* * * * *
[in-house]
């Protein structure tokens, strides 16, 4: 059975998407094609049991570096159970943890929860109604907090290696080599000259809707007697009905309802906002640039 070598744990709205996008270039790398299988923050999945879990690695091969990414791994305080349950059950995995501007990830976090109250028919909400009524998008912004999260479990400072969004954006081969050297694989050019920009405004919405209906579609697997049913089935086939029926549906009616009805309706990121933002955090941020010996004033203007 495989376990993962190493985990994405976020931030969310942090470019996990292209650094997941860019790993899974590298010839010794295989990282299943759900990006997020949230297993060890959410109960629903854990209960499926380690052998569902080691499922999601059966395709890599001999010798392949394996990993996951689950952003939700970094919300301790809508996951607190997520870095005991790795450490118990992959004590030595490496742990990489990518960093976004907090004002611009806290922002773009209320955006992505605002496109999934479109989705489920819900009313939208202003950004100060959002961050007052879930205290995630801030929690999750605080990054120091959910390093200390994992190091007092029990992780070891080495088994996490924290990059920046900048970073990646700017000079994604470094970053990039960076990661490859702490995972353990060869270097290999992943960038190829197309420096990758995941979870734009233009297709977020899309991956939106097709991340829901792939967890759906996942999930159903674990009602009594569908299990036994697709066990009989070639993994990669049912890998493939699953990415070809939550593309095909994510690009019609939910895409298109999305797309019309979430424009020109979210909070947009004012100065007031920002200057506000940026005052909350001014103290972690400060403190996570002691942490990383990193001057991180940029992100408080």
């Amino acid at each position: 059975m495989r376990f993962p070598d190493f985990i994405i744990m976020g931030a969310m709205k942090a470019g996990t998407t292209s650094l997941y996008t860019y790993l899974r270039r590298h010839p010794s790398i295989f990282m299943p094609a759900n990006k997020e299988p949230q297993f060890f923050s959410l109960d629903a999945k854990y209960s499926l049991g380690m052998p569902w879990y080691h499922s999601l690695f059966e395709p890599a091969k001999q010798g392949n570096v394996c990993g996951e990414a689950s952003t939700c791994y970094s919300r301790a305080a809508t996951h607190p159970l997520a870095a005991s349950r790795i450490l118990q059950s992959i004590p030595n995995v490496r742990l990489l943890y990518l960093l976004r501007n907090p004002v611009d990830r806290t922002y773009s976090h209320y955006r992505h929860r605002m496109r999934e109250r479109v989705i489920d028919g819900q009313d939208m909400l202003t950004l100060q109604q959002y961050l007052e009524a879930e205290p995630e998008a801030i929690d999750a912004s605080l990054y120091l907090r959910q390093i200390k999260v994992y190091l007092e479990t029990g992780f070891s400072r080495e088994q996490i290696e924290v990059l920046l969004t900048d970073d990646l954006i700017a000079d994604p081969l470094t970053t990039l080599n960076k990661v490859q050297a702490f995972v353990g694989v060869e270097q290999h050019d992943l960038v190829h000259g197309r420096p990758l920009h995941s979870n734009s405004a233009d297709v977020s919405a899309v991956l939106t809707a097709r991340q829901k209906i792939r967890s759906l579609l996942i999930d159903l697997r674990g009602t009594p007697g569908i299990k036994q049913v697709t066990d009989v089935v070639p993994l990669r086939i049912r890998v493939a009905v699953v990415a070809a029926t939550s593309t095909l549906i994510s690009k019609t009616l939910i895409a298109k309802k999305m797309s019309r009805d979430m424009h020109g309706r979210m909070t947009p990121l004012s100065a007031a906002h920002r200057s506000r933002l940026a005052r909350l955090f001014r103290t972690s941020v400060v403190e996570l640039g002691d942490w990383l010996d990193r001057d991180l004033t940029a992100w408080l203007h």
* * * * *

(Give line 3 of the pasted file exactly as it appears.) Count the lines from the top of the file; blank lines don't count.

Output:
């Amino acid at each position: 059975m495989r376990f993962p070598d190493f985990i994405i744990m976020g931030a969310m709205k942090a470019g996990t998407t292209s650094l997941y996008t860019y790993l899974r270039r590298h010839p010794s790398i295989f990282m299943p094609a759900n990006k997020e299988p949230q297993f060890f923050s959410l109960d629903a999945k854990y209960s499926l049991g380690m052998p569902w879990y080691h499922s999601l690695f059966e395709p890599a091969k001999q010798g392949n570096v394996c990993g996951e990414a689950s952003t939700c791994y970094s919300r301790a305080a809508t996951h607190p159970l997520a870095a005991s349950r790795i450490l118990q059950s992959i004590p030595n995995v490496r742990l990489l943890y990518l960093l976004r501007n907090p004002v611009d990830r806290t922002y773009s976090h209320y955006r992505h929860r605002m496109r999934e109250r479109v989705i489920d028919g819900q009313d939208m909400l202003t950004l100060q109604q959002y961050l007052e009524a879930e205290p995630e998008a801030i929690d999750a912004s605080l990054y120091l907090r959910q390093i200390k999260v994992y190091l007092e479990t029990g992780f070891s400072r080495e088994q996490i290696e924290v990059l920046l969004t900048d970073d990646l954006i700017a000079d994604p081969l470094t970053t990039l080599n960076k990661v490859q050297a702490f995972v353990g694989v060869e270097q290999h050019d992943l960038v190829h000259g197309r420096p990758l920009h995941s979870n734009s405004a233009d297709v977020s919405a899309v991956l939106t809707a097709r991340q829901k209906i792939r967890s759906l579609l996942i999930d159903l697997r674990g009602t009594p007697g569908i299990k036994q049913v697709t066990d009989v089935v070639p993994l990669r086939i049912r890998v493939a009905v699953v990415a070809a029926t939550s593309t095909l549906i994510s690009k019609t009616l939910i895409a298109k309802k999305m797309s019309r009805d979430m424009h020109g309706r979210m909070t947009p990121l004012s100065a007031a906002h920002r200057s506000r933002l940026a005052r909350l955090f001014r103290t972690s941020v400060v403190e996570l640039g002691d942490w990383l010996d990193r001057d991180l004033t940029a992100w408080l203007h």